- The first generation of any product often has a few rough edges
If I was in the market for a full frame mirrorless body for surf photography, I wouldn’t consider these options. Not when you can buy a Sony A7iii (or an a6500 if you don’t need full frame) right now, and get all the lenses and water housings you need to shoot any surf photo.
If I had a lot of Nikon or Canon lenses and wanted the most compatible system, then it would make them slightly more attractive. But they have new lens mounts anyway, so I’d need an adapter, or to buy new native lenses, so it’s about the same hassle sticking with them, than it is moving to a Sony full frame mirrorless body.
If I was sponsored by Nikon, Sony or Panasonic then I’d be on the phone getting hold of one as soon as possible because there are advantages over DSLR full frame bodies, although they might not be that big in this first generation.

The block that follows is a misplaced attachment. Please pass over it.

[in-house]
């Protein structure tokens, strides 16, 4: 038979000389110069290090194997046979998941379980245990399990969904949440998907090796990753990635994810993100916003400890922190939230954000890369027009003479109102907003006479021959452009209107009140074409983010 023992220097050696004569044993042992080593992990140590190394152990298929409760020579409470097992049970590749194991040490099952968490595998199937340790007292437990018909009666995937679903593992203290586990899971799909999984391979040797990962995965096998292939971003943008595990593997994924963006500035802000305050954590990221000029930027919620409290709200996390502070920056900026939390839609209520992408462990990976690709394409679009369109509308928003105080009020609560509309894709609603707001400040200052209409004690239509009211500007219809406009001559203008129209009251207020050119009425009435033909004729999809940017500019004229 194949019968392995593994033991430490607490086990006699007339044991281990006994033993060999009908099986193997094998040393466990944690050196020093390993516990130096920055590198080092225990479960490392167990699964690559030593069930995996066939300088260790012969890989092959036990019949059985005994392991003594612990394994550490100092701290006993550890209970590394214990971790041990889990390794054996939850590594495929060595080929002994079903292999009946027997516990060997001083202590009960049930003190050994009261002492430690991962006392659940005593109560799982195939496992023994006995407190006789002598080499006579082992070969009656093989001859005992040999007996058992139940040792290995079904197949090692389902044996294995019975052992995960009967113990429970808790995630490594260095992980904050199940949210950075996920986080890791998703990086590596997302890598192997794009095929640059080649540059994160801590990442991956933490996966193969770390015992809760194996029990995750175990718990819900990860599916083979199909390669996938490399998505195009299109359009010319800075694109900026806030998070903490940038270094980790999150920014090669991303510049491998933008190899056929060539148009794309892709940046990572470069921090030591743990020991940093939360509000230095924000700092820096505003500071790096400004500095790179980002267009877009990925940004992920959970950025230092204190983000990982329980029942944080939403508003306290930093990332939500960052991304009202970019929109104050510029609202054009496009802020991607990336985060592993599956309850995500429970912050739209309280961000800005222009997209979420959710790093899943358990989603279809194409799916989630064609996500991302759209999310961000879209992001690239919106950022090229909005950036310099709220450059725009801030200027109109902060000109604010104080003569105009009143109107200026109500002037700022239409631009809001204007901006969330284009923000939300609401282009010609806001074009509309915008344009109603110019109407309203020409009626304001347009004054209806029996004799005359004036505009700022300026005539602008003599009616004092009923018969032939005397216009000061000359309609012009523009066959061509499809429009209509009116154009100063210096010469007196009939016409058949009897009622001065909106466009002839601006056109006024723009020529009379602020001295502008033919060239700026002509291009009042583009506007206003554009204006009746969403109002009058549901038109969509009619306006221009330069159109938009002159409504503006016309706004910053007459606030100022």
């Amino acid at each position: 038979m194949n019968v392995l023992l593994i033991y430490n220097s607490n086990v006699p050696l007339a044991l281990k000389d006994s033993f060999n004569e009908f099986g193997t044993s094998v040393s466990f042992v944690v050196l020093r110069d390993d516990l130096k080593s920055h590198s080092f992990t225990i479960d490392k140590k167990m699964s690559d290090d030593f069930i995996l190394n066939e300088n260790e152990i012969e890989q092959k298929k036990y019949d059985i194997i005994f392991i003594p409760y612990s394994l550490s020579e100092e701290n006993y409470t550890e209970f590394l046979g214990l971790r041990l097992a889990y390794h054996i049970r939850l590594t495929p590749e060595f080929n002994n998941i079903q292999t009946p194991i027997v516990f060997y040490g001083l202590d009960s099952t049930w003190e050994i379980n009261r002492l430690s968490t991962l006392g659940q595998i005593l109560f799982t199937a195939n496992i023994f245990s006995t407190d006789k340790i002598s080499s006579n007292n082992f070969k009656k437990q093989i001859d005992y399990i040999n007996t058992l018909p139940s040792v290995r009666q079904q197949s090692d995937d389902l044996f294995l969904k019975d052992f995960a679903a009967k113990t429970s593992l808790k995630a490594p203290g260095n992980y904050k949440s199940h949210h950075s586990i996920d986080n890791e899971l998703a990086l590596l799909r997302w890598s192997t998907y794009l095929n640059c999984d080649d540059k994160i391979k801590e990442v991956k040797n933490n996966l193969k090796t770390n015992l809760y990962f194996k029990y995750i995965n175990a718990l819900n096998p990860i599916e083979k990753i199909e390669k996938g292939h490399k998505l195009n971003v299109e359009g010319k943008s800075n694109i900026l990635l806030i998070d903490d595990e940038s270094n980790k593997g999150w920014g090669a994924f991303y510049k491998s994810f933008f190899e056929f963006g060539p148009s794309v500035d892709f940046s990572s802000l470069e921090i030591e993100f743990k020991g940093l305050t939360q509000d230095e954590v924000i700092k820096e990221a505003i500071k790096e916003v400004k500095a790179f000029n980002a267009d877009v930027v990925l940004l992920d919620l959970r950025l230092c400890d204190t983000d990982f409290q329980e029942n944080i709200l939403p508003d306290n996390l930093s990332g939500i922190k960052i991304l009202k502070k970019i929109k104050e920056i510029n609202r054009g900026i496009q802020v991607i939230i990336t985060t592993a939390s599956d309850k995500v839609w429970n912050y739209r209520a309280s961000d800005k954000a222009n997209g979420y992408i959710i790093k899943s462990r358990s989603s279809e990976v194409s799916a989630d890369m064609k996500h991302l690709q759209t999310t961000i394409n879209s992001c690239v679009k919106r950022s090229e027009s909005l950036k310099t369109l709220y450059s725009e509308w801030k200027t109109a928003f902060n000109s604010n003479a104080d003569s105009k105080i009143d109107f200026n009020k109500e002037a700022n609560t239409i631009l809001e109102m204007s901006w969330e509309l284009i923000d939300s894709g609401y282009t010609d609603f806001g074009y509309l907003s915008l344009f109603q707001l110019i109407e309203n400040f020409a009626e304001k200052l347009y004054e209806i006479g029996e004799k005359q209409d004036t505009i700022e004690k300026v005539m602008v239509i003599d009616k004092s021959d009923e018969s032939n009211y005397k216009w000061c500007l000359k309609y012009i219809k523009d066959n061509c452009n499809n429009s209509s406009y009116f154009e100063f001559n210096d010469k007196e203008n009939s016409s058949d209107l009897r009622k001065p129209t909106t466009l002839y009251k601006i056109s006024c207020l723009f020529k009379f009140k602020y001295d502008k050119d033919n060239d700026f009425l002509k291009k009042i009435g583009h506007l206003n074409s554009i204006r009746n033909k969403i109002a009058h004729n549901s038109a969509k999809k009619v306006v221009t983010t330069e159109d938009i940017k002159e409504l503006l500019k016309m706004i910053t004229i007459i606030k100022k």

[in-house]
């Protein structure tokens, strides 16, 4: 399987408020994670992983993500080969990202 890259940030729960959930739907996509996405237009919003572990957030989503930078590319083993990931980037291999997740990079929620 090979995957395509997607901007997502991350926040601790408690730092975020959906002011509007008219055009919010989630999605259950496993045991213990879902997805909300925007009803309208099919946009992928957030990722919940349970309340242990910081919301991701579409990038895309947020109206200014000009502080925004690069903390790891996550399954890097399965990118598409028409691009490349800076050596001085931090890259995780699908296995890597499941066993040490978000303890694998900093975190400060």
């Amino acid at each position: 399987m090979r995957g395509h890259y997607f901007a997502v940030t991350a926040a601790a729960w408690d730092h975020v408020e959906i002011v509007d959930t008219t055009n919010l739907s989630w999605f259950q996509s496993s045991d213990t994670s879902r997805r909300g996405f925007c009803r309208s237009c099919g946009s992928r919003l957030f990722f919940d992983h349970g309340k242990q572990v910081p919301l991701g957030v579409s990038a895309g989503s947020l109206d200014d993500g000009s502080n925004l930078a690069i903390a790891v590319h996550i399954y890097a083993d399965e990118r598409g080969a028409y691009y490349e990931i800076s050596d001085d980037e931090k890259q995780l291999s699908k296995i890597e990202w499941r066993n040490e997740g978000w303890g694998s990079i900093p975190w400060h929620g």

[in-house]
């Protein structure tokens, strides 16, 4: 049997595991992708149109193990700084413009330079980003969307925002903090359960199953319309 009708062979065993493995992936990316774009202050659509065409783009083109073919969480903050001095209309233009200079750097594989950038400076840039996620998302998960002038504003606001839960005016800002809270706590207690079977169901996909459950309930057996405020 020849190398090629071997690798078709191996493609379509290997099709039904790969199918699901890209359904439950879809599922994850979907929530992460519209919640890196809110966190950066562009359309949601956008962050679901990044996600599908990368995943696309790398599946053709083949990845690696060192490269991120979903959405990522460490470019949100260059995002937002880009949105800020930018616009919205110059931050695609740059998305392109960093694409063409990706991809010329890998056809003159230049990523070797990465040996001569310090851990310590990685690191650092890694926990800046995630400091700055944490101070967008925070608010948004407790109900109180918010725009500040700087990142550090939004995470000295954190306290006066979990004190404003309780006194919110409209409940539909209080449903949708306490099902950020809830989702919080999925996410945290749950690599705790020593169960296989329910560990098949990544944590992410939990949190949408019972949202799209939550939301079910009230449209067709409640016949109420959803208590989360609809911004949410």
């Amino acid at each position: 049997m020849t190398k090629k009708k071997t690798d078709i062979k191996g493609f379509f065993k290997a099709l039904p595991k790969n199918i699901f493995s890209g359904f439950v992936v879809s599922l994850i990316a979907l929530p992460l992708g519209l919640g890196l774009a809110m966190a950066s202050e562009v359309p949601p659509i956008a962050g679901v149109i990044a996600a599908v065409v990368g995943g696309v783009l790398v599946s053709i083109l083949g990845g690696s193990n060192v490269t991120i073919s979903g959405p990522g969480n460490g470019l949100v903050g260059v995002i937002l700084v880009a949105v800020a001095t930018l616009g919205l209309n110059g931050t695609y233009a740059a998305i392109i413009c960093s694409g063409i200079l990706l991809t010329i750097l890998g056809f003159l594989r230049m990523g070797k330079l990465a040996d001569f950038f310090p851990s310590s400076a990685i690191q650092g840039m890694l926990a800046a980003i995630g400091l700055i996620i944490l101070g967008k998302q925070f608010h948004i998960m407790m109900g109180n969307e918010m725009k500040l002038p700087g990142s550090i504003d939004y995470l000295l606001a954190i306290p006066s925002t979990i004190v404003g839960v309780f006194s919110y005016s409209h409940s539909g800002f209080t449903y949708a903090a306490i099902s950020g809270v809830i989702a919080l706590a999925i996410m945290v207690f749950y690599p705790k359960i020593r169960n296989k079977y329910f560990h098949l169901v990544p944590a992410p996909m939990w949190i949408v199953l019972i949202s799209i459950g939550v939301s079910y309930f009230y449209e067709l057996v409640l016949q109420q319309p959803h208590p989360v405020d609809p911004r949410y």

Sony are already on the third generation of their 3 main full frame mirrorless bodies (the A7iii, and A7Riii are out now, with the A7Siii expected soon), and the first generation on their highest level pro body (the A9). Once Canon, Nikon and Panasonic enter the market and competition really kicks in, it’s going to mean even more amazing cameras for us photographers.
For now, I’m very happy with my a6000 and a6500 bodies and the aps-c e-mount lenses I use with them, and there’s even rumours of a new higher-end aps-c camera body coming soon from Sony, so I can’t see myself jumping to full frame for a while yet.
If you’ve ordered one of the new full frame mirrorless bodies for surf photography, or if you’re already using one of the Sony’s, let me know in the comments below, I’d be really interested to hear your point of view. I am always ready to be convinced, but I can’t see a good reason to go full frame at the moment.